Jose Mourinho was happy to sell David Luiz secure in the knowledge he had a back four that would be the bedrock of Chelsea F.C.'s title push.
While some of his rivals were spending millions on marquee defenders last summer Jose Mourinho was happy to sell David Luiz secure in the knowledge he had a back four that would be the bedrock of Chelsea F.C.’s title push.
With the English Premier League trophy now back at Chelsea’s Stamford Bridge, Jose Mourinho’s judgement has again proved spot on as John Terry, Gary Cahill, Branislav Ivanovic and Cesar Azpilicueta have been the most reliable defensive unit in the country.
The first three were selected by their fellow professionals in their ‘team of the season’ along with peerless midfield defensive shield Nemanja Matic.
Luiz, at 50 million pounds ($77.25 million) the most expensive defender in the history of the game, has become something of a liability at Paris St Germain, committing the sort of howlers that should have earned him a lifetime ban from the centre-back union.
Marcos Rojo, outstanding in the 2014 World Cup, and Luke Shaw, one of the brightest prospects in England, have struggled to make the Manchester United team while Manchester City fans are wondering who thought Eliaquim Mangala was worth 32 million pounds.
Chelsea boss Mourinho knows a long, hard campaign must be built on a reliable rearguard and, with only 27 goals conceded in 35 games, his unit is the most miserly in the Premier League.
Terry and Cahill have had their wobbles in recent seasons and the latter looked horribly exposed for England at the World Cup. But, side by side in the league, they have been superb.
Terry, who seems physically and mentally revitalised under Mourinho, has played every league match this season, a remarkable modern-day achievement.
In Mourinho’s first spell in charge at the Bridge from 2004-07 Terry was one of his “untouchables” and that was again the case this season.
The former England captain was at the peak of his powers last week in the goalless draw at Arsenal that just about secured the title, his organisation, anticipation and overall mastery of the art of defending leaving his manager purring.
“I told John, in the six years with me, that is the best I have seen from him. He was absolutely amazing,” Mourinho said of the 34-year-old who two seasons ago was written off by then-manager Rafa Benitez as being unable to manage two games a week.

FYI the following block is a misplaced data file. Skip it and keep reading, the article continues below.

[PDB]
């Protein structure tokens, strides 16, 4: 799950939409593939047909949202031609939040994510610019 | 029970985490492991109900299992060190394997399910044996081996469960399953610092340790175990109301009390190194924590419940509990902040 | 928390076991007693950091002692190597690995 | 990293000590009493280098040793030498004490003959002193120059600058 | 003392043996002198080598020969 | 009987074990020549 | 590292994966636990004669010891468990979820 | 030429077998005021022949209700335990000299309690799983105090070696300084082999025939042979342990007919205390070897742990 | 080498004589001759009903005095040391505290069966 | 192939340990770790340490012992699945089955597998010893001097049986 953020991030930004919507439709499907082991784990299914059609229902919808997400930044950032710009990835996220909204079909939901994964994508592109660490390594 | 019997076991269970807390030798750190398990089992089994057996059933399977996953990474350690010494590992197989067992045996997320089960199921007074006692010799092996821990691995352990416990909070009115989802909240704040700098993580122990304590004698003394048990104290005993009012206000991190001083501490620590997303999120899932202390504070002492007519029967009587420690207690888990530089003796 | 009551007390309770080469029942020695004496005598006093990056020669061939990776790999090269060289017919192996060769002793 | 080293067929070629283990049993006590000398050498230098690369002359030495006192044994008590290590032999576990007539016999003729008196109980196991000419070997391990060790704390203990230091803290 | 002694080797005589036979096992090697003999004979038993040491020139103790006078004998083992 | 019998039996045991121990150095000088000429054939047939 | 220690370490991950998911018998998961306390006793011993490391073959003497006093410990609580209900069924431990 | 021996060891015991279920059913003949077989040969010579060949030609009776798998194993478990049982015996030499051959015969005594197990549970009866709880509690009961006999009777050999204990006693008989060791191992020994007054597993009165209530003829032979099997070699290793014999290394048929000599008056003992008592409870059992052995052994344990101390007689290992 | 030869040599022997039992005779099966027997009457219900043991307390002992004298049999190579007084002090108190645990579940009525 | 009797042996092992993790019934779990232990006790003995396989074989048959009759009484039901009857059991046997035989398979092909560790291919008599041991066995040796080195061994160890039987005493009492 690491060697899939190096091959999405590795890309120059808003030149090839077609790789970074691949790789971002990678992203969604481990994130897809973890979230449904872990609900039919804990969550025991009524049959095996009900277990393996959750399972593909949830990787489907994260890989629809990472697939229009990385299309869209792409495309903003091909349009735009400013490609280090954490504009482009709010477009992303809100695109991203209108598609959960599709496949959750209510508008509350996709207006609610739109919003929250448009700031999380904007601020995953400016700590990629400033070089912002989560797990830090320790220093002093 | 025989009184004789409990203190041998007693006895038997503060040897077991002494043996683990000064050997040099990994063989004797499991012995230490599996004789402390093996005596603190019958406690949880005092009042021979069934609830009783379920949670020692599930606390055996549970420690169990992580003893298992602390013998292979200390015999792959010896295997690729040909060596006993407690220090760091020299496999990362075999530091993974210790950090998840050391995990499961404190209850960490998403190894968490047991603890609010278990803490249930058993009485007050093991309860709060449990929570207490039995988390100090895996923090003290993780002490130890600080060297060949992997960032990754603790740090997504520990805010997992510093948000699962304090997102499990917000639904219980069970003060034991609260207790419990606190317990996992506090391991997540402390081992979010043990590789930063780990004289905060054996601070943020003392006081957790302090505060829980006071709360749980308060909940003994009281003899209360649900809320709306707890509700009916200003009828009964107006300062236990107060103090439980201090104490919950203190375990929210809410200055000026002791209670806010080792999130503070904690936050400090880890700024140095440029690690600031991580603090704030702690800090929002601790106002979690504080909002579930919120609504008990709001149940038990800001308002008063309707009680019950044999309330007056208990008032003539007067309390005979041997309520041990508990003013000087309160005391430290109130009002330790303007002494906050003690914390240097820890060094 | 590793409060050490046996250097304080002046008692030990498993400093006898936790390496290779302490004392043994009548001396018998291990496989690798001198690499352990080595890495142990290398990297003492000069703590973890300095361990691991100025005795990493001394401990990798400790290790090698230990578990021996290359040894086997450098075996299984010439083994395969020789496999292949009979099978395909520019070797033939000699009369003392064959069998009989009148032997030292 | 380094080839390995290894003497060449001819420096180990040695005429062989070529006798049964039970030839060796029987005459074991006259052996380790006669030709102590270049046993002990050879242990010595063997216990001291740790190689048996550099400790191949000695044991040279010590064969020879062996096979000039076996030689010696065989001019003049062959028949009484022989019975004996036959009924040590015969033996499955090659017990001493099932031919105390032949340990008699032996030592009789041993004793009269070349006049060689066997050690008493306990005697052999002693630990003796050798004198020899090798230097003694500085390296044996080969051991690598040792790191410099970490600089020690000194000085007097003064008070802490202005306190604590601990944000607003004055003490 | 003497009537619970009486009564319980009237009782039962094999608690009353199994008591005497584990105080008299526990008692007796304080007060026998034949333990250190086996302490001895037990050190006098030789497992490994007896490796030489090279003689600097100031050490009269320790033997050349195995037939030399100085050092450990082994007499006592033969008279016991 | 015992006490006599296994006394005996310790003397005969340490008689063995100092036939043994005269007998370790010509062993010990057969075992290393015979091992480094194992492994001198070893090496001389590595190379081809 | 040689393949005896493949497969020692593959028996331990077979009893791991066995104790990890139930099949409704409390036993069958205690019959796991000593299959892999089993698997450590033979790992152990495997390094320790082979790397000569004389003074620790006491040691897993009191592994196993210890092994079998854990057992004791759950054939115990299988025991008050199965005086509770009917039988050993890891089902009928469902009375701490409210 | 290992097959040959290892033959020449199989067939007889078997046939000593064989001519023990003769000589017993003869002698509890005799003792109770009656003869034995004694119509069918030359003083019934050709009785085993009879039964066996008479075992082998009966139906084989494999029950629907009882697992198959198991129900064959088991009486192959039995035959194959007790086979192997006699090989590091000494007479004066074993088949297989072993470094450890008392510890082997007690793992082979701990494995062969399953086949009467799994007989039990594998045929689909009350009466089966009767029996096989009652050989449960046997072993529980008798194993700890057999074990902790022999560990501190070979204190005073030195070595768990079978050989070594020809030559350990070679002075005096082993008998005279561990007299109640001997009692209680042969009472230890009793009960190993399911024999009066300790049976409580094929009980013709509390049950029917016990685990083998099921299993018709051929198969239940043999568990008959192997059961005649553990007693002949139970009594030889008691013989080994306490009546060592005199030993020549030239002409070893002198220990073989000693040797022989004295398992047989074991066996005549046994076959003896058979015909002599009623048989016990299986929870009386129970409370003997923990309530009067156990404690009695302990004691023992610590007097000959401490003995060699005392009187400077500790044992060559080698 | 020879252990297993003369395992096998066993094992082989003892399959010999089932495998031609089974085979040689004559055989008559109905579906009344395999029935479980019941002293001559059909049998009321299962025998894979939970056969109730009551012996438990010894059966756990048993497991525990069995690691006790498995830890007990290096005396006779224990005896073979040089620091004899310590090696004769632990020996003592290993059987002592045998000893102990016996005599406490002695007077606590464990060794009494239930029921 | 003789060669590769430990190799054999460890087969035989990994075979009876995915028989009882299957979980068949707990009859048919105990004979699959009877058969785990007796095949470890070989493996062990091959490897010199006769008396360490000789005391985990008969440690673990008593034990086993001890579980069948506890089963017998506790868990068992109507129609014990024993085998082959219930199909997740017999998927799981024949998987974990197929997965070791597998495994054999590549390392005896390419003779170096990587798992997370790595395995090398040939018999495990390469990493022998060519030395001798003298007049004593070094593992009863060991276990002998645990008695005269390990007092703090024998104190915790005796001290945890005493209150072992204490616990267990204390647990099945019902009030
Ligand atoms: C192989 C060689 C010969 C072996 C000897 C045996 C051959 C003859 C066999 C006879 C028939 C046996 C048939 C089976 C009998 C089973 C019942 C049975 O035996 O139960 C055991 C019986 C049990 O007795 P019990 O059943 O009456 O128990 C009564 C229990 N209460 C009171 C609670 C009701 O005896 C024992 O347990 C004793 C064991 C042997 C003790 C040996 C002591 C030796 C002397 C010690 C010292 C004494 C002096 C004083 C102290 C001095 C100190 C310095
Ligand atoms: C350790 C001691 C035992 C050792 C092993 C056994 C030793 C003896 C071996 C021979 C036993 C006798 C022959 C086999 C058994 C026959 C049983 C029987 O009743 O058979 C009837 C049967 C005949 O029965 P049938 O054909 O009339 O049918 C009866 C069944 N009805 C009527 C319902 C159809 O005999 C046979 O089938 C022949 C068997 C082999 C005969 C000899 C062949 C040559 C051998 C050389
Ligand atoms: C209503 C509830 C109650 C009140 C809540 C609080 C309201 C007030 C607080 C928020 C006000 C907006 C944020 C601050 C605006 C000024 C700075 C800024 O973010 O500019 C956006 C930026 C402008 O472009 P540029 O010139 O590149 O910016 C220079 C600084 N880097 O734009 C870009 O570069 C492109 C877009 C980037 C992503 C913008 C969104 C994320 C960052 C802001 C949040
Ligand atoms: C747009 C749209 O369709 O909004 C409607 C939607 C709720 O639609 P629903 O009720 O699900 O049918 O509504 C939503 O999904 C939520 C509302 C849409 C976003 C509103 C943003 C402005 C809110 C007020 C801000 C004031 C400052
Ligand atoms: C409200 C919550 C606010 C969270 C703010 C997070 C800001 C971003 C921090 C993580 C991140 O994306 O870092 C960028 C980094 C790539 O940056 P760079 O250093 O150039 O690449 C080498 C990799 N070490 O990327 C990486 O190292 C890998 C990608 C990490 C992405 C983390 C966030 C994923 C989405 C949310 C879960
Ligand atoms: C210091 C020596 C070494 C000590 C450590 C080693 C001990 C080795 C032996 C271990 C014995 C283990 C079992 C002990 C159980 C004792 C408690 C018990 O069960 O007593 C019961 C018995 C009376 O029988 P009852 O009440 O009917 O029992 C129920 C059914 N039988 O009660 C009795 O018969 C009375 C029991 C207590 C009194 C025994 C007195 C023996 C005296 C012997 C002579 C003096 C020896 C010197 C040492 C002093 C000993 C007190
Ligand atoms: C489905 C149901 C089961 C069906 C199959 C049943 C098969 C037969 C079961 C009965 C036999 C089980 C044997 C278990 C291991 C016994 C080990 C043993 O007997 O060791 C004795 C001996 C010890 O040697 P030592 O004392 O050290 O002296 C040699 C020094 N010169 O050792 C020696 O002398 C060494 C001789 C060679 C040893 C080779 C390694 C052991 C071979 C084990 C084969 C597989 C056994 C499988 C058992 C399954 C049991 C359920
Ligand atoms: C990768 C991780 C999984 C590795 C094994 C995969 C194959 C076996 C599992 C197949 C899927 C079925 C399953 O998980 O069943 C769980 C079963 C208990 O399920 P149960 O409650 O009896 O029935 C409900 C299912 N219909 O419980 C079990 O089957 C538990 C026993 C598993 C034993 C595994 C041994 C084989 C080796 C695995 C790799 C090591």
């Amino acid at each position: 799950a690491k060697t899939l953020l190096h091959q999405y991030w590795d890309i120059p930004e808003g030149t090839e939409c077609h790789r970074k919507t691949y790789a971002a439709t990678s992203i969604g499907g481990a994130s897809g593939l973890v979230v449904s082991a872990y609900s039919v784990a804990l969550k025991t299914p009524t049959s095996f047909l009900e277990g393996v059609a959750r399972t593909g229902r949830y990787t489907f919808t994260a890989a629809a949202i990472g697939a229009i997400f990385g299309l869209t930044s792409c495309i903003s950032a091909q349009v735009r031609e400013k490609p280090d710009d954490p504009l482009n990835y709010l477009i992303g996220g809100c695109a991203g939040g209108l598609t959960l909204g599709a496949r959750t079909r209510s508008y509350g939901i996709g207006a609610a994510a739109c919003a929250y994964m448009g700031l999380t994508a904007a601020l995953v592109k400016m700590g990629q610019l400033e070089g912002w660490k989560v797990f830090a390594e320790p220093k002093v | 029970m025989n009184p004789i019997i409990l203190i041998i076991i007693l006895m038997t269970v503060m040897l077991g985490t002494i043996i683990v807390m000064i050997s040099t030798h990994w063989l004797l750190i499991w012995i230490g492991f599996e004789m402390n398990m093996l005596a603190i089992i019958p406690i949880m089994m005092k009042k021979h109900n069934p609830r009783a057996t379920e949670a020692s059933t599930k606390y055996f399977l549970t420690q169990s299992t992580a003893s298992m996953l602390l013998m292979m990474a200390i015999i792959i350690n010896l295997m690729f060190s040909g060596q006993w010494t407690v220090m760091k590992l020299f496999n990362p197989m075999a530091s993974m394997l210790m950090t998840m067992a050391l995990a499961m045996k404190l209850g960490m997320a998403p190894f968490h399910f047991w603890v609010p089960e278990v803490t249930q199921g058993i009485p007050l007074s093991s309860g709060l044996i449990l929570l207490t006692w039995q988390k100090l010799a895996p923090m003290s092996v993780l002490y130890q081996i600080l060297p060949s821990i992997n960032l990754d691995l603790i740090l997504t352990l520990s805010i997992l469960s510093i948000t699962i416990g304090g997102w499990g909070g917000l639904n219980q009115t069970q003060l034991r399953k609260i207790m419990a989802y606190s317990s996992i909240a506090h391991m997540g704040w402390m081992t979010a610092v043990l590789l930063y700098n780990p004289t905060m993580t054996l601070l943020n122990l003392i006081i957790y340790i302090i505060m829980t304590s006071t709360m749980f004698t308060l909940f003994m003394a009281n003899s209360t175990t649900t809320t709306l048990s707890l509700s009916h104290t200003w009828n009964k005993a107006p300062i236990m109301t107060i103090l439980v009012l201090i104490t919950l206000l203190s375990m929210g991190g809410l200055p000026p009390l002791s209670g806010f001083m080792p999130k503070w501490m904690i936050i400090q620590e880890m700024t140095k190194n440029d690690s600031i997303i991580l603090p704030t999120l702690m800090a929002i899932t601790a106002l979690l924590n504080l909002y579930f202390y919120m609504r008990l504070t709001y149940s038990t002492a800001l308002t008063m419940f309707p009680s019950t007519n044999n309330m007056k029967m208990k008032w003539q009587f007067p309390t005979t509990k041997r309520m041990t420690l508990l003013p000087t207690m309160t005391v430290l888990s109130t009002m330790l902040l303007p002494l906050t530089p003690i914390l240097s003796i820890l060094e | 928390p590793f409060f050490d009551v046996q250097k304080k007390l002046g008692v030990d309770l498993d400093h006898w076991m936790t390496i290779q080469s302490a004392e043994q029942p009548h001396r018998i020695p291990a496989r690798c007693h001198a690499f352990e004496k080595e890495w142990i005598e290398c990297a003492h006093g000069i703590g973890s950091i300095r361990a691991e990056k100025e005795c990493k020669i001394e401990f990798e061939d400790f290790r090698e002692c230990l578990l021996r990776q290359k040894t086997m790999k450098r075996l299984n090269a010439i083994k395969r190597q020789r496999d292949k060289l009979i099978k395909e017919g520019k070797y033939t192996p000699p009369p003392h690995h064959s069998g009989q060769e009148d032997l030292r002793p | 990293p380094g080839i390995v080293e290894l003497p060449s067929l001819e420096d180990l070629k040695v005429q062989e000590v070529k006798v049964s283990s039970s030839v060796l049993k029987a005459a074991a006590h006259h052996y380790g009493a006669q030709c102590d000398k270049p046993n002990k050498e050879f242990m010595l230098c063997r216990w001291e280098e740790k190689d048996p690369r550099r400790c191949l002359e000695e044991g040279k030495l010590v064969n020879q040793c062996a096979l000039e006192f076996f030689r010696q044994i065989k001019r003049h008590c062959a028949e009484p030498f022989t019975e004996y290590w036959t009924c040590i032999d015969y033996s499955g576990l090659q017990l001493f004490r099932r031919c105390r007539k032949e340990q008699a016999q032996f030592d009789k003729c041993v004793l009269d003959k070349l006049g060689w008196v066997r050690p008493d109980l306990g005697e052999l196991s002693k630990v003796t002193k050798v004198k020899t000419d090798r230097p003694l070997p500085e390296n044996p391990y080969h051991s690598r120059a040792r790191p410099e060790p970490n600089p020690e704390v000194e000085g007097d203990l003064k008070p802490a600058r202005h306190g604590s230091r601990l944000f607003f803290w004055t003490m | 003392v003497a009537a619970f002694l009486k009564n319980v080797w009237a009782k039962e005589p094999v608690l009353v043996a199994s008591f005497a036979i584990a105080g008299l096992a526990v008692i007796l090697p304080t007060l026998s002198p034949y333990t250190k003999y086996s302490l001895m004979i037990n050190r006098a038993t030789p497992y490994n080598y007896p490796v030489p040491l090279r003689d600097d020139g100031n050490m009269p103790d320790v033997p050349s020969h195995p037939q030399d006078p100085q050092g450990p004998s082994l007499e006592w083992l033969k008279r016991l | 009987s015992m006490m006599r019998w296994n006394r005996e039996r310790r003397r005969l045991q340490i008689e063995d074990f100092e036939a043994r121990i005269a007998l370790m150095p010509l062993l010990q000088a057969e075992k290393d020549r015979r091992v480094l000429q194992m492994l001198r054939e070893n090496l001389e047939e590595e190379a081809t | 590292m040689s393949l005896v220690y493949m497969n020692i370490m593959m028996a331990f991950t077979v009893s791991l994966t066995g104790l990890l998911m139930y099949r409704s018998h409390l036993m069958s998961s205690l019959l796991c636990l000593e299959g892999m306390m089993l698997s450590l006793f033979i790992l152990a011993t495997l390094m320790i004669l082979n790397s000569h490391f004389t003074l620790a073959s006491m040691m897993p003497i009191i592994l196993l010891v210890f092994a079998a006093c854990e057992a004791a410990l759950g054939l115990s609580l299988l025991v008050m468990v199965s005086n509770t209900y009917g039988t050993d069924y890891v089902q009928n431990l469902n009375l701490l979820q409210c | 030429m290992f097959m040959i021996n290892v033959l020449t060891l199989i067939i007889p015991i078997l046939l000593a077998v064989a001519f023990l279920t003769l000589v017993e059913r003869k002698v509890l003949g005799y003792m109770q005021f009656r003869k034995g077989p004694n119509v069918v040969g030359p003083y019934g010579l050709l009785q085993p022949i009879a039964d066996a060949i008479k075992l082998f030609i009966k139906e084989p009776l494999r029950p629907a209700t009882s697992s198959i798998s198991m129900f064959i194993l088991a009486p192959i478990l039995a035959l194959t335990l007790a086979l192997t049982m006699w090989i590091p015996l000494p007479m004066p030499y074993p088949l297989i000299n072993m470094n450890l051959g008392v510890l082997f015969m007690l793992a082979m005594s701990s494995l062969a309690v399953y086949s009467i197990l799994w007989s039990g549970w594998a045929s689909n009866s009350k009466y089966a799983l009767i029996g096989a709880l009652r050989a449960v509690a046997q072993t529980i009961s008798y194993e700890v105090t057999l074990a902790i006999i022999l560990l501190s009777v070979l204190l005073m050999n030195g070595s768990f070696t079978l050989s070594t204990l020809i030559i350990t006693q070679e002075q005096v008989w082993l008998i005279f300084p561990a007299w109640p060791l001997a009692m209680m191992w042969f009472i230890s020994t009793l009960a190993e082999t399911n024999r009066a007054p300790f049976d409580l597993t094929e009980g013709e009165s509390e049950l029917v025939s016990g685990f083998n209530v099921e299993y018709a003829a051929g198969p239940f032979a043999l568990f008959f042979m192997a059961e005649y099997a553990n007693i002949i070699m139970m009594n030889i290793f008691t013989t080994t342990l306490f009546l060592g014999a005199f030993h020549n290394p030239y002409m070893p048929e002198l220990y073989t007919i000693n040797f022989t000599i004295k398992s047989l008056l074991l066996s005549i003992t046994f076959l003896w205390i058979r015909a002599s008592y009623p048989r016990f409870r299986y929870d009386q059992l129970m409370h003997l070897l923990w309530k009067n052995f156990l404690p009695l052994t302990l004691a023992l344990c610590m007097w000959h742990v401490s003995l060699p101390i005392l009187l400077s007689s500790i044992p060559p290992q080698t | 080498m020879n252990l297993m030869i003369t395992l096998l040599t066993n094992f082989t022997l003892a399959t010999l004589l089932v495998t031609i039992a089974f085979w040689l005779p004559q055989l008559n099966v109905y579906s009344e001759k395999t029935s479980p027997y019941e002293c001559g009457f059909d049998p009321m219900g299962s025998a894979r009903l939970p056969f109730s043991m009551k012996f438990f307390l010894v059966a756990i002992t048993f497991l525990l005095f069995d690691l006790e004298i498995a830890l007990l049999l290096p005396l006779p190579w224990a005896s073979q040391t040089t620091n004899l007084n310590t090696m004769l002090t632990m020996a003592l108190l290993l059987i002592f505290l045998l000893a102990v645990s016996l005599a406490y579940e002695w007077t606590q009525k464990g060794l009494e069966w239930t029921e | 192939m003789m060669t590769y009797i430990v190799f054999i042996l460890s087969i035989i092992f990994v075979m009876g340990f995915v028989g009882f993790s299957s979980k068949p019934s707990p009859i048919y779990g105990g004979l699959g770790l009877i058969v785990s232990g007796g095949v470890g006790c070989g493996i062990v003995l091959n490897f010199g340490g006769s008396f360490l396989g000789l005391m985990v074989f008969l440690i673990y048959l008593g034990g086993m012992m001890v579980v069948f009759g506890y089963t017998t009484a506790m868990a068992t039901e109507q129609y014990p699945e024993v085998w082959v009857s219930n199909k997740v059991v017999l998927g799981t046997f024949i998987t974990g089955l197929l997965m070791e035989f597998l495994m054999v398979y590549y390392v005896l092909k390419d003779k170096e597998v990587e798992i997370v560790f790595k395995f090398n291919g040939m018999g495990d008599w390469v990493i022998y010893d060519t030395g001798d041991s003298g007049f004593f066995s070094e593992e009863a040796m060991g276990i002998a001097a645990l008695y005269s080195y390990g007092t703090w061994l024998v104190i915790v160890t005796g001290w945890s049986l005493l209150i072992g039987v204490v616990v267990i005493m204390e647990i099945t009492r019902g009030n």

“Everything was clean: giving cover, the defensive line, interceptions, reading the game so well, interceptions. The team were phenomenal but John was one step ahead of every other player.”
Cahill is in a similar mould and is learning at the feet of a man former Liverpool and England defender Jamie Carragher describes as the best defender ever in the Premier League.
Ivanovic has been doing his thing for years. Unflappable, relentlessly efficient and determined and chipping in with key goals, he is the sort of full back every manager prays for and, like Terry, has not missed a league game all season.
Azpilicueta is similarly valuable, winning over Chelsea fans after usurping Ashley Cole at left back last season and bedding down seamlessly since.
The back four have been aided of course by a strong goalkeeper, Thibaut Courtois, and a brilliant shield in front.
Just as Claude Makelele was the relentless screen during Mourinho’s first spell at the Bridge, the long-striding Matic has been of huge importance in his second.
The Serb has fully vindicated the manager’s decision to spend 21 million pounds to bring him back after the club let him go to Benfica three years earlier and Mourinho has shown yet again that when it comes to building title-winning teams, you make sure your foundations are rock solid.
($1 = 0.6472 pounds)